11th November 2020
UK government still hasn’t produced a lorry drivers’ guide
Apart from in Sri Lanka, energy reliability hit the industry throughout South Asia.
Pakistan’s constant energy crises undermined the profitability of its textile and garment making, especially in Punjab province, throughout the year. At one point attempts to deal with them included an arrest warrant for the Prime Minister and appear to have led to the suspicious death of a corruption investigator. Occasional claims that a fix had been found never lasted longer than a few weeks. At the end of the year, politicians boasted that what they called the “textile industry” had been assured of continuous supply in the Punjab – but by early January 2014, it became clear that garment manufacturers were getting even less reliable power than usual, and administrators had interpreted “textile” to mean only spinning, weaving and dyeing businesses. Claims of consequent job losses were, even by Pakistani standards of overdramatisation, extreme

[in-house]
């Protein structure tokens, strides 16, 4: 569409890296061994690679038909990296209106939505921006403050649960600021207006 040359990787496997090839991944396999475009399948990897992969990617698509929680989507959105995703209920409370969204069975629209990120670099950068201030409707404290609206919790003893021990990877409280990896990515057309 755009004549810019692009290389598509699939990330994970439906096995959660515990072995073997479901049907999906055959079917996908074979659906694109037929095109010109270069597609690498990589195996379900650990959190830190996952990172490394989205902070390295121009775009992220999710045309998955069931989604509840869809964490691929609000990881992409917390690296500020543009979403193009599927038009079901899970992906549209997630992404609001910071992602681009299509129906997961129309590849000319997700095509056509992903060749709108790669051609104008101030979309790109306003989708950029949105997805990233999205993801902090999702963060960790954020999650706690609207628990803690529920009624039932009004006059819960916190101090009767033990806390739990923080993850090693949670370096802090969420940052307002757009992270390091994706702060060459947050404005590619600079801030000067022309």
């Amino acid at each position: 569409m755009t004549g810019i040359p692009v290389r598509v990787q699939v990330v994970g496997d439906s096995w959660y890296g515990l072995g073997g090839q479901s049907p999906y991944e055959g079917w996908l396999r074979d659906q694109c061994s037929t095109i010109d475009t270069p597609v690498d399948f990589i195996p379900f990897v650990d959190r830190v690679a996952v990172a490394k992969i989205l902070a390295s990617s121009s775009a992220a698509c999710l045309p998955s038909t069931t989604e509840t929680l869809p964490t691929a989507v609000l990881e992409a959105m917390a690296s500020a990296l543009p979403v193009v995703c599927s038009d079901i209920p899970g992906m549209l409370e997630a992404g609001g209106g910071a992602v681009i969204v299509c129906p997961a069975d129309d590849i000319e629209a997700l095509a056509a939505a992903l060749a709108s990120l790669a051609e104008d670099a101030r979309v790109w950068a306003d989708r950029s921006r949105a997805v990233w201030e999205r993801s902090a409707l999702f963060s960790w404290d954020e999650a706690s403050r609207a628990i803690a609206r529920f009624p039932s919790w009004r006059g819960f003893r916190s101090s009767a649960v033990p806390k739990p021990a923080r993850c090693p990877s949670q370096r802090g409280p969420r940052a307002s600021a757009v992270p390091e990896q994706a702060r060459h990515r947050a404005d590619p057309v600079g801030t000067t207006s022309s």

Tamil Nadu (India’s major spinning centre) was hit by apparently arbitrary power outages and rising costs: the year began with complaints about them, which continued through the year , which ended with a new round of almost identical worries. But by early February 2014, a dispute between the government of Delhi and an electricity distributor led to a threat to cut power from the region completely
In Bangladesh, the year started with worries more about constantly rising energy costs, though in January 2014 it became clear that a number of new textile and garment factories had remained unoccupied for some years because of a government ban on new gas connections